Loewen says that over the next two weeks, employees are encouraged to wear their mood badge in support of mental health and wellness in the workplace, and in solidarity with our coworkers, staff and students living with mental health issues.
The U of M’s mental health website page states that, “We are committed to attracting and retaining the very best staff and faculty members. To do that we strive to create a psychologically safe workplace; one that promotes the mental health and well-being of the workforce. The U of M is committed to assisting and supporting staff and faculty with mental health issues, be it their own, that of their families or their students.”
The university wants to hear from you! You can submit your anonymous feedback about mental health and wellness at the U of M to help inform the mental health strategy. To see more, click here.
For more information about this movement to improve workplace mental health click here.
For more information about employee wellness on campus, click here.
Workplace wellness tips are being shared on a daily basis on U of M social media sites for ideas about improving mental health at work. Some of the tips shared are as follows.
• Take short relaxation breaks. Take a few quiet minutes to try things that relax you, such as taking several deep breaths, closing your eyes, or thinking about a much-loved vacation spot or a person you love.
• Recognize that feeling stress at work isn’t a sign of weakness but a sign of the times – so take your mental wellness seriously and take your breaks!
• Watch what you eat. Go for foods that give you real energy such as fresh fruit and veggies, string cheese, and whole grains to get you through the late afternoon slump.
• Remember to stay hydrated. Adequate hydration (half your body weight in ounces of water per day) will decrease cravings and increase mental alertness!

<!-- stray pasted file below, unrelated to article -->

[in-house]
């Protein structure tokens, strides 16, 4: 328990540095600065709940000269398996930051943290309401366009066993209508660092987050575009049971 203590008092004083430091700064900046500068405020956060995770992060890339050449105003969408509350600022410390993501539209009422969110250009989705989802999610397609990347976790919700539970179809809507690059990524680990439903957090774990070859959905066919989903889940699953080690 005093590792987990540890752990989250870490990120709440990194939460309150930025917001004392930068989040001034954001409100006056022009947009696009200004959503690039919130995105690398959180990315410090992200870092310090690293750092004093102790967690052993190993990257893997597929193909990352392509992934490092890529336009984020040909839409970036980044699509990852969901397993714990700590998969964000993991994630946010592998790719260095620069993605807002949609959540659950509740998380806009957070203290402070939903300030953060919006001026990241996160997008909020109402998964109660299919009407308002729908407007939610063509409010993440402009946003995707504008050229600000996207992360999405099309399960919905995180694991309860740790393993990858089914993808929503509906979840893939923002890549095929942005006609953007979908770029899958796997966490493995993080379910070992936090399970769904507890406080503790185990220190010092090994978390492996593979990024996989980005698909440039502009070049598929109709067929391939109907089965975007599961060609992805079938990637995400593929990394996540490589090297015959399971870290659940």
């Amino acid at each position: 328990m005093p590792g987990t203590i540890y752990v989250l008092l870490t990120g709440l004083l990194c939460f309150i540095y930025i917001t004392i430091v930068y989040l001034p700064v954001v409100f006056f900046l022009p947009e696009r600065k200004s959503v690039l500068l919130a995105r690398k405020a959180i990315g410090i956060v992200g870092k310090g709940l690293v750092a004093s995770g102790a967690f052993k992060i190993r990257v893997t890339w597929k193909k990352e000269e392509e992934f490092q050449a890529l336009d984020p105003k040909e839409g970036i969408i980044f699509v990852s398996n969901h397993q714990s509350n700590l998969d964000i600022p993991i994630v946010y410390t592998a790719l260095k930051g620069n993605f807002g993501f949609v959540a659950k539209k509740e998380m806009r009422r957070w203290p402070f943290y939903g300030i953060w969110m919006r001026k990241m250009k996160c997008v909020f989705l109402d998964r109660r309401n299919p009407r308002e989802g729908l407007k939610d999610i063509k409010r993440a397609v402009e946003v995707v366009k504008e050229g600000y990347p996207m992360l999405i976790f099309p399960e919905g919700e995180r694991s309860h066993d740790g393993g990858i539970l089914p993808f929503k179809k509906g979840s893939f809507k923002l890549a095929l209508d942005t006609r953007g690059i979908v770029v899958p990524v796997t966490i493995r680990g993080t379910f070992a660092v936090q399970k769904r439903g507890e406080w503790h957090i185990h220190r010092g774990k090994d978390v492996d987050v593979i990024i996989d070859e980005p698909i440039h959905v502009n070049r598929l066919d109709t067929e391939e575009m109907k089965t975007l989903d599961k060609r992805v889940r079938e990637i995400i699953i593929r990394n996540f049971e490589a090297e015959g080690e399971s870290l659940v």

• Manage your time. Prioritize tasks, write them down and enjoy the endorphin rush you get as you cross them off when they’re done. Don’t forget to reward yourself!
• Take time to listen to your body. Don’t ignore the rumbling of your tummy, your stiff neck, your shallow breaths, or the call of Mother Nature!
• Remind yourself to stand up and stretch at regular intervals by writing “STRETCH” on a Post-it note and sticking it on your computer monitor frame or putting it in your online calendar as a recurring reminder.
• Laughter is the best medicine: it reduces the level of stress hormones and triggers the release of endorphins (a.k.a. happy hormones)! Have something in your workplace that automatically makes you smile, like a funny picture or a goofy toy.
• De-clutter your work area and organize your workspace to reduce stress and make things easier to find.
• Feel stressed or angry? Go for a walk! You can work off the extra adrenaline you have and return to your desk feeling more relaxed. Feel sleepy? Go for a walk! Exercise has been proven to boost energy levels.